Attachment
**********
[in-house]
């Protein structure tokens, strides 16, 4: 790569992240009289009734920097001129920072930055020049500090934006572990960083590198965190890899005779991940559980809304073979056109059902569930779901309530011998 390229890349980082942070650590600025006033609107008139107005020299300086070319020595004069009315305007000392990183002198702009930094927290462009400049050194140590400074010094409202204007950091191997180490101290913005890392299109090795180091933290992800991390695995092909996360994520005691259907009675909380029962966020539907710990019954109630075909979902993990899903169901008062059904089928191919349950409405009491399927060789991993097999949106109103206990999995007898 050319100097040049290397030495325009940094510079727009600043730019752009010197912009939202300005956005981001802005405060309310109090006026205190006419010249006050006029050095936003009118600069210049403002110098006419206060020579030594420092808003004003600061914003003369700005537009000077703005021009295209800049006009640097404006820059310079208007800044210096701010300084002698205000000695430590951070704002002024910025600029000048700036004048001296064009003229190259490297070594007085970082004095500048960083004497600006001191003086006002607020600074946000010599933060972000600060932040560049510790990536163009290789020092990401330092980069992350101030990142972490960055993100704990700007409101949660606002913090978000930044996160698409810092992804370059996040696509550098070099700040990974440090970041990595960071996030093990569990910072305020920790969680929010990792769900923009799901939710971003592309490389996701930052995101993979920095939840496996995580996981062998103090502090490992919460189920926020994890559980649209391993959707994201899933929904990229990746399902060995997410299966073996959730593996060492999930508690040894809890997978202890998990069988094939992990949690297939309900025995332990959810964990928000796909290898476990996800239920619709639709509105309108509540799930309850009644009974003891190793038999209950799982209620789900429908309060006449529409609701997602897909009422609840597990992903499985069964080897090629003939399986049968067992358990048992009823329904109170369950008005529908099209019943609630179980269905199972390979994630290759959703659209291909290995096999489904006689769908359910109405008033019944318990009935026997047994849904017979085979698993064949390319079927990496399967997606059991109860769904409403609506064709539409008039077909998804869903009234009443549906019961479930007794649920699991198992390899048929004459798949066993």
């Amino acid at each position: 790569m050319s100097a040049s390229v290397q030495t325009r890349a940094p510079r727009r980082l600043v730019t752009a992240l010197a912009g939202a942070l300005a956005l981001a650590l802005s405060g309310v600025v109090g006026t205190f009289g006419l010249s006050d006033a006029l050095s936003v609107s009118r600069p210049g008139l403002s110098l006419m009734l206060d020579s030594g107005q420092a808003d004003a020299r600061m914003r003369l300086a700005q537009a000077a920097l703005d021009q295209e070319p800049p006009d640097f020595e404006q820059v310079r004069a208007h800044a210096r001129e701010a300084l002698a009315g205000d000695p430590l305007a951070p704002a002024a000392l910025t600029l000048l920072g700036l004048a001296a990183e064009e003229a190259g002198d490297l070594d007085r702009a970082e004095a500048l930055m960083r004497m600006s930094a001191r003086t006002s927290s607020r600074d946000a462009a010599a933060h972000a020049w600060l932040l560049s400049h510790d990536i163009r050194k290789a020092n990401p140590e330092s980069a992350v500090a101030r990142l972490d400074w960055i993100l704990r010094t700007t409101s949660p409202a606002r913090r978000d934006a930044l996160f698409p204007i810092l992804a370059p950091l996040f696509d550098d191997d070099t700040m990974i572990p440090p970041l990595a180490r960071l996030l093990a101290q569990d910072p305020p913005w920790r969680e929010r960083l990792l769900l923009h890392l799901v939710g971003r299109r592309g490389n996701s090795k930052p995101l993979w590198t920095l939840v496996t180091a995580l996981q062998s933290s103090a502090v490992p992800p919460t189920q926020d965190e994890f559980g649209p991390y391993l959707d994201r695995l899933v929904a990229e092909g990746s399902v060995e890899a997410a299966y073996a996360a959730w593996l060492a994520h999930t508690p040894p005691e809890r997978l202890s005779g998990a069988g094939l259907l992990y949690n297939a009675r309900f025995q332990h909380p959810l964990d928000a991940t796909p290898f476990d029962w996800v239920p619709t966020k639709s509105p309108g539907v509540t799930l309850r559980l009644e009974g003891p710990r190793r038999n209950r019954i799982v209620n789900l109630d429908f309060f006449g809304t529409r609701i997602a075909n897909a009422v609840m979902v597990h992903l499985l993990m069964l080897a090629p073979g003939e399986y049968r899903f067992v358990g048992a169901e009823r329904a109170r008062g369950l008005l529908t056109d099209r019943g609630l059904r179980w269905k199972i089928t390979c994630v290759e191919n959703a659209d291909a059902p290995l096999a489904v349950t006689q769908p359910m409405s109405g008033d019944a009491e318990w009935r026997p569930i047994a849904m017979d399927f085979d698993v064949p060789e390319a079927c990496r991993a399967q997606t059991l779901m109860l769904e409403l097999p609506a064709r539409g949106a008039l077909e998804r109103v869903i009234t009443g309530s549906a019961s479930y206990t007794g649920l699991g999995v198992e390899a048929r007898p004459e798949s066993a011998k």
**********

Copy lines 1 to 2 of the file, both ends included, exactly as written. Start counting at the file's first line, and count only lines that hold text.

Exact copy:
[in-house]
């Protein structure tokens, strides 16, 4: 790569992240009289009734920097001129920072930055020049500090934006572990960083590198965190890899005779991940559980809304073979056109059902569930779901309530011998 390229890349980082942070650590600025006033609107008139107005020299300086070319020595004069009315305007000392990183002198702009930094927290462009400049050194140590400074010094409202204007950091191997180490101290913005890392299109090795180091933290992800991390695995092909996360994520005691259907009675909380029962966020539907710990019954109630075909979902993990899903169901008062059904089928191919349950409405009491399927060789991993097999949106109103206990999995007898 050319100097040049290397030495325009940094510079727009600043730019752009010197912009939202300005956005981001802005405060309310109090006026205190006419010249006050006029050095936003009118600069210049403002110098006419206060020579030594420092808003004003600061914003003369700005537009000077703005021009295209800049006009640097404006820059310079208007800044210096701010300084002698205000000695430590951070704002002024910025600029000048700036004048001296064009003229190259490297070594007085970082004095500048960083004497600006001191003086006002607020600074946000010599933060972000600060932040560049510790990536163009290789020092990401330092980069992350101030990142972490960055993100704990700007409101949660606002913090978000930044996160698409810092992804370059996040696509550098070099700040990974440090970041990595960071996030093990569990910072305020920790969680929010990792769900923009799901939710971003592309490389996701930052995101993979920095939840496996995580996981062998103090502090490992919460189920926020994890559980649209391993959707994201899933929904990229990746399902060995997410299966073996959730593996060492999930508690040894809890997978202890998990069988094939992990949690297939309900025995332990959810964990928000796909290898476990996800239920619709639709509105309108509540799930309850009644009974003891190793038999209950799982209620789900429908309060006449529409609701997602897909009422609840597990992903499985069964080897090629003939399986049968067992358990048992009823329904109170369950008005529908099209019943609630179980269905199972390979994630290759959703659209291909290995096999489904006689769908359910109405008033019944318990009935026997047994849904017979085979698993064949390319079927990496399967997606059991109860769904409403609506064709539409008039077909998804869903009234009443549906019961479930007794649920699991198992390899048929004459798949066993």